Here is how the whistleblower begins the complaint. Quote, I have received information from multiple U.S. government officials that the president of the United States is using the power of his office to solicit interference from a foreign country in the 2020 U.S. election.
And then the whistleblower goes on to describe president Trump's July 25th phone call with Ukraine's president in which, according to a White House transcript, President Trump asks for a favor to investigate what is a conspiracy theory, that Ukraine is in possession of the DNC server that was hacked by the Russians and also a favor, to investigate another unfounded claim, as we were just talking about, about Joe Biden's actions regarding Ukraine while he was vice president as his son, Hunter, sat on the board of this Ukrainian energy company.
The whistleblower writes, the White House officials who told me this information were deeply disturbed by what had transpired in the phone call. They told me that there was already a discussion ongoing with White House lawyers about how to treat the call because of the likelihood, in the officials' retelling, that they had witnessed the president abuse his office for personal gain.
And here is where the alleged cover-up comes in. Quote, in the days following the call, I learned from multiple U.S. officials that senior White House officials had intervened to lock down all records of the phone call, especially the official word-for-word transcript of the call that was produced as is customary by the White House situation room. This set of actions underscored to me that White House officials understood the gravity of what had transpired in the call.
According to this whistleblower, two things then happened. First, White House lawyers directed officials to remove the electronic transcript from a computer system where these kinds of transcripts are typically housed. And two, the transcript was then loaded onto a separate system that is used to store highly classified information which this call was not.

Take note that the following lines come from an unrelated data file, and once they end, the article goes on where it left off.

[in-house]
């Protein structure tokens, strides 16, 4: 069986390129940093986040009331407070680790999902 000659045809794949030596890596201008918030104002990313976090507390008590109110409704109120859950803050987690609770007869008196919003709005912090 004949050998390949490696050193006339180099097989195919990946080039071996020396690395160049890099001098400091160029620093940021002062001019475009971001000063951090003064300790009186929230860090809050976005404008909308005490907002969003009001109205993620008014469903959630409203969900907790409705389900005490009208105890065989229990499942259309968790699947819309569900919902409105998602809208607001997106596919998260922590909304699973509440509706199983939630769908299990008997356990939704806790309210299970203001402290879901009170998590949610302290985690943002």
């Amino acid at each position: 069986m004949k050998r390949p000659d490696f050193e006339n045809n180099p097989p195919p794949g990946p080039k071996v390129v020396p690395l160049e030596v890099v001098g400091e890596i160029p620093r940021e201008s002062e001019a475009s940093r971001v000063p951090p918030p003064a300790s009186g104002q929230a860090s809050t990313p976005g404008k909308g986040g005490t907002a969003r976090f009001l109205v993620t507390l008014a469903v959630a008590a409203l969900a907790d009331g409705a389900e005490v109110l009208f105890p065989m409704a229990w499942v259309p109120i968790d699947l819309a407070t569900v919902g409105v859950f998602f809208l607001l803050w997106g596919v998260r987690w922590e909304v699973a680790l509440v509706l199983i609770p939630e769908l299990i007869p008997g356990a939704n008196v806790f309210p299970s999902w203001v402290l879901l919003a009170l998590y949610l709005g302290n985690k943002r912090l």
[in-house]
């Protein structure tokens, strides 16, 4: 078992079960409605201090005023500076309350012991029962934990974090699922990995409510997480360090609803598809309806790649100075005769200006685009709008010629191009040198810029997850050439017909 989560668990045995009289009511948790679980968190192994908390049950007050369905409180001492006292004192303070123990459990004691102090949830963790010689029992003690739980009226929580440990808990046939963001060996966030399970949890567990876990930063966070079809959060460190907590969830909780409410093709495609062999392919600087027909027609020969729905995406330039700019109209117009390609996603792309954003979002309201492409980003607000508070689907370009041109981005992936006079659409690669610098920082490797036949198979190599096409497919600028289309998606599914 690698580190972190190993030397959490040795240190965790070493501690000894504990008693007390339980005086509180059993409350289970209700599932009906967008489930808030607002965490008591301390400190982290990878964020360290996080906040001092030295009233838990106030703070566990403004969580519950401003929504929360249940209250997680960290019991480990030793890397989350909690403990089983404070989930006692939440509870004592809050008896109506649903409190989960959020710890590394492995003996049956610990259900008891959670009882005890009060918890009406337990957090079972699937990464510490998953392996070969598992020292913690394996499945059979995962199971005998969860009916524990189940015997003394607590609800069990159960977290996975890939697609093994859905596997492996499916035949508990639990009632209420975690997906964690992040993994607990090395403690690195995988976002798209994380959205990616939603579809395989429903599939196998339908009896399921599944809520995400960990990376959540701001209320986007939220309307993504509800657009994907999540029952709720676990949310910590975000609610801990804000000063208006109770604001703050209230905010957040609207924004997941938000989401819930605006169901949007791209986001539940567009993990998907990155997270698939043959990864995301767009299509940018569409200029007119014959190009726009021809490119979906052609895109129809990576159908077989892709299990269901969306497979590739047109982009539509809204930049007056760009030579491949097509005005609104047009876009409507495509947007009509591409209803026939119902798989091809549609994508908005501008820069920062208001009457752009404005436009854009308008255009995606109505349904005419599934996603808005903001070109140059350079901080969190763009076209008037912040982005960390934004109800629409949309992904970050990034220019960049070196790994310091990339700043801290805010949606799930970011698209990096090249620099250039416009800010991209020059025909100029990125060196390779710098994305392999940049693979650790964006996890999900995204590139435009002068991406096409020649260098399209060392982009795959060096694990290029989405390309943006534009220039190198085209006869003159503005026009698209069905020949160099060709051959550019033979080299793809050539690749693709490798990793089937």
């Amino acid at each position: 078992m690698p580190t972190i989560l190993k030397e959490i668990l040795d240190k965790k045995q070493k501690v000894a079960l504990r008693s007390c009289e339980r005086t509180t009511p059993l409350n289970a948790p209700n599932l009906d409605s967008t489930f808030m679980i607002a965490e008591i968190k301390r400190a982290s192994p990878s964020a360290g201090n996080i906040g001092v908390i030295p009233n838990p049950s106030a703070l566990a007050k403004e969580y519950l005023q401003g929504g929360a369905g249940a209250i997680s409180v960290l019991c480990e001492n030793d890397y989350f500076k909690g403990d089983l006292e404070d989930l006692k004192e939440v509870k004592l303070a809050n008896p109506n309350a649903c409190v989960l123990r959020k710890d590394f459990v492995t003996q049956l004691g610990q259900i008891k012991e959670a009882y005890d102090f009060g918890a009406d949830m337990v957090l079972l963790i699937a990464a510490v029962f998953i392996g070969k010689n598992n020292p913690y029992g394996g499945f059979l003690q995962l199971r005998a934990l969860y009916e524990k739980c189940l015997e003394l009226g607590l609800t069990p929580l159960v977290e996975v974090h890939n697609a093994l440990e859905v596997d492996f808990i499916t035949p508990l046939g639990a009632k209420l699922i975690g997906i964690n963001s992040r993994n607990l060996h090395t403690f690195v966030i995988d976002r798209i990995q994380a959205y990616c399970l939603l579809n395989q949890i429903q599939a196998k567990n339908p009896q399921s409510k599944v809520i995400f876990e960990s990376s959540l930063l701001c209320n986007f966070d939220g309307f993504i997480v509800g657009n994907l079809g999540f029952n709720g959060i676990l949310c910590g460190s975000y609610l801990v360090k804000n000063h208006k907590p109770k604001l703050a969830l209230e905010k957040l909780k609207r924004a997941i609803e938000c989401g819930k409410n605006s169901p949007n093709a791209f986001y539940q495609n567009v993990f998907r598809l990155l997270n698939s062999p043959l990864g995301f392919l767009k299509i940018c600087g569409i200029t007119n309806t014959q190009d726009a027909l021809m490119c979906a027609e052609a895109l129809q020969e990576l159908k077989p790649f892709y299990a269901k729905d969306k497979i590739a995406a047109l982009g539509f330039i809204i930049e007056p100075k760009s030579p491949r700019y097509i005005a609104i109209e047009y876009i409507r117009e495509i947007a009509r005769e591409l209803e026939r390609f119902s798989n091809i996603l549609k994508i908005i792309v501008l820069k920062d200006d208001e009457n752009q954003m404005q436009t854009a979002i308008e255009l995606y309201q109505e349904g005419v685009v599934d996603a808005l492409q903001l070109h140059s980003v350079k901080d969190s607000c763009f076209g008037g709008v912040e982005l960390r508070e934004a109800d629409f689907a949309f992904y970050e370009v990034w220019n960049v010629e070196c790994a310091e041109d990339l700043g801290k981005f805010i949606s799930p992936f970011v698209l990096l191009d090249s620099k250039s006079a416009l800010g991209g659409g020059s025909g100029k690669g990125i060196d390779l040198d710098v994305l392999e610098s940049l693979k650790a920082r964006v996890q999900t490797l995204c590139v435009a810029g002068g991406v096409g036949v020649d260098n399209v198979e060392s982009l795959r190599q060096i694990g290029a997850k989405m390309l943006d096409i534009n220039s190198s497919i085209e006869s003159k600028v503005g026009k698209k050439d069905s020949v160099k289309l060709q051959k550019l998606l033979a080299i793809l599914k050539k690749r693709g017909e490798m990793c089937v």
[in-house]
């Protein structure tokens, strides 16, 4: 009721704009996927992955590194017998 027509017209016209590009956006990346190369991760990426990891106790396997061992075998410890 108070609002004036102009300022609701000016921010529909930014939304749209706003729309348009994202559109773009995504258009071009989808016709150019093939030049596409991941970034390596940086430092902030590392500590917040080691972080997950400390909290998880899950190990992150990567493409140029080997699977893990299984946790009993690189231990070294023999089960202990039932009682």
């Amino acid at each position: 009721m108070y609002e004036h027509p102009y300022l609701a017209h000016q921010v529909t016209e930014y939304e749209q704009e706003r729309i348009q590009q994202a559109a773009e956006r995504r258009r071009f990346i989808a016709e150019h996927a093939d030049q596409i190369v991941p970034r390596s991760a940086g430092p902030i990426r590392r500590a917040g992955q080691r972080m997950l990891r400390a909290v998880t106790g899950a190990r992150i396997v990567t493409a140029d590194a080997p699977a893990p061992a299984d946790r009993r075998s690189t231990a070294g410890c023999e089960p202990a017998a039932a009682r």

And then there's this stunning bit of information which could be a major tell as to where this investigation is headed. Quote, according to White House officials I spoke with, this was not the first time under this administration that a presidential transcript was placed in this code word level system, that is a highly classified system, solely for the purpose of protecting politically sensitive rather than national security sensitive information.
Let's discuss this now. With us, we have former FBI Special Agent Asha Rangappa, former Deputy Assistant Attorney General Elliot Williams, CNN's Gloria Borger, CNN's Dana Bash, CNN's Pamela Brown, as well as our Congressional Correspondent, Manu Raju, on the Hill.
And, Manu, to you first. You know, we watched this hearing. What is the reaction there on the Hill after this?